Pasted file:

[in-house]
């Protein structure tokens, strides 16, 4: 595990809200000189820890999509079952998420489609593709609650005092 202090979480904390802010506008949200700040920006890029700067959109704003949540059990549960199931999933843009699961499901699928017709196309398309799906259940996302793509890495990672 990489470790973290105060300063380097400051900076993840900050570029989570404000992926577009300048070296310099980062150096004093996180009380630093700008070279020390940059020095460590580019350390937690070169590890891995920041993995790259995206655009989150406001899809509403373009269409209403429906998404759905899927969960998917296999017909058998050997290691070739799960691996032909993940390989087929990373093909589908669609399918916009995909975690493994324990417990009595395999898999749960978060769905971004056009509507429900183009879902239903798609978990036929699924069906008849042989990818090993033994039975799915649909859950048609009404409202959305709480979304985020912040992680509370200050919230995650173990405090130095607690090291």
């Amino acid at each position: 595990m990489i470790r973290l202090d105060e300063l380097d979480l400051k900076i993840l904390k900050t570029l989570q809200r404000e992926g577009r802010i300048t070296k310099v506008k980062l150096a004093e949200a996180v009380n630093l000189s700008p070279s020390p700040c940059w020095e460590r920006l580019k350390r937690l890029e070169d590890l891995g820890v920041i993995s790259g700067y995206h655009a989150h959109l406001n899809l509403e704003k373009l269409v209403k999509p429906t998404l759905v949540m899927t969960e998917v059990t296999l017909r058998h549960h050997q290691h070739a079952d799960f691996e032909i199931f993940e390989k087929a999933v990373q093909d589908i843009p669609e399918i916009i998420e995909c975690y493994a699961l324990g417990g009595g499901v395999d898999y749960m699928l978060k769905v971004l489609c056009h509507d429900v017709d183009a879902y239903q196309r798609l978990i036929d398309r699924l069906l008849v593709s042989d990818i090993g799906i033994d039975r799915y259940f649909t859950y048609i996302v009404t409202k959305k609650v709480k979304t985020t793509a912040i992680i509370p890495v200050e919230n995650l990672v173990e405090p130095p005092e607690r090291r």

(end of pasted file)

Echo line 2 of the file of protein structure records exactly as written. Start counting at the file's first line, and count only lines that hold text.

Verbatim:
């Protein structure tokens, strides 16, 4: 595990809200000189820890999509079952998420489609593709609650005092 202090979480904390802010506008949200700040920006890029700067959109704003949540059990549960199931999933843009699961499901699928017709196309398309799906259940996302793509890495990672 990489470790973290105060300063380097400051900076993840900050570029989570404000992926577009300048070296310099980062150096004093996180009380630093700008070279020390940059020095460590580019350390937690070169590890891995920041993995790259995206655009989150406001899809509403373009269409209403429906998404759905899927969960998917296999017909058998050997290691070739799960691996032909993940390989087929990373093909589908669609399918916009995909975690493994324990417990009595395999898999749960978060769905971004056009509507429900183009879902239903798609978990036929699924069906008849042989990818090993033994039975799915649909859950048609009404409202959305709480979304985020912040992680509370200050919230995650173990405090130095607690090291």